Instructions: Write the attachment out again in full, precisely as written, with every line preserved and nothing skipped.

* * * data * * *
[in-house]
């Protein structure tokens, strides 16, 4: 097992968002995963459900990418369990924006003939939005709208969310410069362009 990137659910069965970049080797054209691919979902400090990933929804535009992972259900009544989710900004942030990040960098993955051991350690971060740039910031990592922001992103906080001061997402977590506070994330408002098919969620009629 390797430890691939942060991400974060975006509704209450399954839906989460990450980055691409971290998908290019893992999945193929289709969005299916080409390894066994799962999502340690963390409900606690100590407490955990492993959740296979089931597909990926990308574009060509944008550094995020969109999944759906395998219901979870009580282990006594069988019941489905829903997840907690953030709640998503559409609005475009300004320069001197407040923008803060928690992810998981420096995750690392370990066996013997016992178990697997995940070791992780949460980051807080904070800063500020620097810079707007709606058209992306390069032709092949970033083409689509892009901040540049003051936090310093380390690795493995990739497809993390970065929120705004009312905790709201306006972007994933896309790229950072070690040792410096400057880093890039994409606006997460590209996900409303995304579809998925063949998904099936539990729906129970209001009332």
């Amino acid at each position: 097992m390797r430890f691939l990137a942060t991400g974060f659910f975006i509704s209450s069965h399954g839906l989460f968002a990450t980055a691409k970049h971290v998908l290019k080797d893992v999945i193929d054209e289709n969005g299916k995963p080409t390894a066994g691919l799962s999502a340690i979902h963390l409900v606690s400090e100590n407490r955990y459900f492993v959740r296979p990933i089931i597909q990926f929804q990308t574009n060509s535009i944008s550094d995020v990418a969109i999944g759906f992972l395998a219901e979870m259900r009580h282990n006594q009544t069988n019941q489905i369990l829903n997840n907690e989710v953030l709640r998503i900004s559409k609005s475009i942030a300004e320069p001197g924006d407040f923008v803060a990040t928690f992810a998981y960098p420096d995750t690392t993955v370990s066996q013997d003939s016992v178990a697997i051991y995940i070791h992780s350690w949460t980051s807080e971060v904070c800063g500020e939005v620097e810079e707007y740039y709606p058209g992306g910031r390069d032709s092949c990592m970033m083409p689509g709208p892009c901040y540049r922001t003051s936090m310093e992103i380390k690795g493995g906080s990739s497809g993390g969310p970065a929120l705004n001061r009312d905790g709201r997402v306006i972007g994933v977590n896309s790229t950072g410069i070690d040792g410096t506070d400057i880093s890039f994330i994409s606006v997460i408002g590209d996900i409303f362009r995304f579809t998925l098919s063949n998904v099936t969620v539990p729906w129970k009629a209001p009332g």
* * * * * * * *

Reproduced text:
[in-house]
């Protein structure tokens, strides 16, 4: 097992968002995963459900990418369990924006003939939005709208969310410069362009 990137659910069965970049080797054209691919979902400090990933929804535009992972259900009544989710900004942030990040960098993955051991350690971060740039910031990592922001992103906080001061997402977590506070994330408002098919969620009629 390797430890691939942060991400974060975006509704209450399954839906989460990450980055691409971290998908290019893992999945193929289709969005299916080409390894066994799962999502340690963390409900606690100590407490955990492993959740296979089931597909990926990308574009060509944008550094995020969109999944759906395998219901979870009580282990006594069988019941489905829903997840907690953030709640998503559409609005475009300004320069001197407040923008803060928690992810998981420096995750690392370990066996013997016992178990697997995940070791992780949460980051807080904070800063500020620097810079707007709606058209992306390069032709092949970033083409689509892009901040540049003051936090310093380390690795493995990739497809993390970065929120705004009312905790709201306006972007994933896309790229950072070690040792410096400057880093890039994409606006997460590209996900409303995304579809998925063949998904099936539990729906129970209001009332």
């Amino acid at each position: 097992m390797r430890f691939l990137a942060t991400g974060f659910f975006i509704s209450s069965h399954g839906l989460f968002a990450t980055a691409k970049h971290v998908l290019k080797d893992v999945i193929d054209e289709n969005g299916k995963p080409t390894a066994g691919l799962s999502a340690i979902h963390l409900v606690s400090e100590n407490r955990y459900f492993v959740r296979p990933i089931i597909q990926f929804q990308t574009n060509s535009i944008s550094d995020v990418a969109i999944g759906f992972l395998a219901e979870m259900r009580h282990n006594q009544t069988n019941q489905i369990l829903n997840n907690e989710v953030l709640r998503i900004s559409k609005s475009i942030a300004e320069p001197g924006d407040f923008v803060a990040t928690f992810a998981y960098p420096d995750t690392t993955v370990s066996q013997d003939s016992v178990a697997i051991y995940i070791h992780s350690w949460t980051s807080e971060v904070c800063g500020e939005v620097e810079e707007y740039y709606p058209g992306g910031r390069d032709s092949c990592m970033m083409p689509g709208p892009c901040y540049r922001t003051s936090m310093e992103i380390k690795g493995g906080s990739s497809g993390g969310p970065a929120l705004n001061r009312d905790g709201r997402v306006i972007g994933v977590n896309s790229t950072g410069i070690d040792g410096t506070d400057i880093s890039f994330i994409s606006v997460i408002g590209d996900i409303f362009r995304f579809t998925l098919s063949n998904v099936t969620v539990p729906w129970k009629a209001p009332g």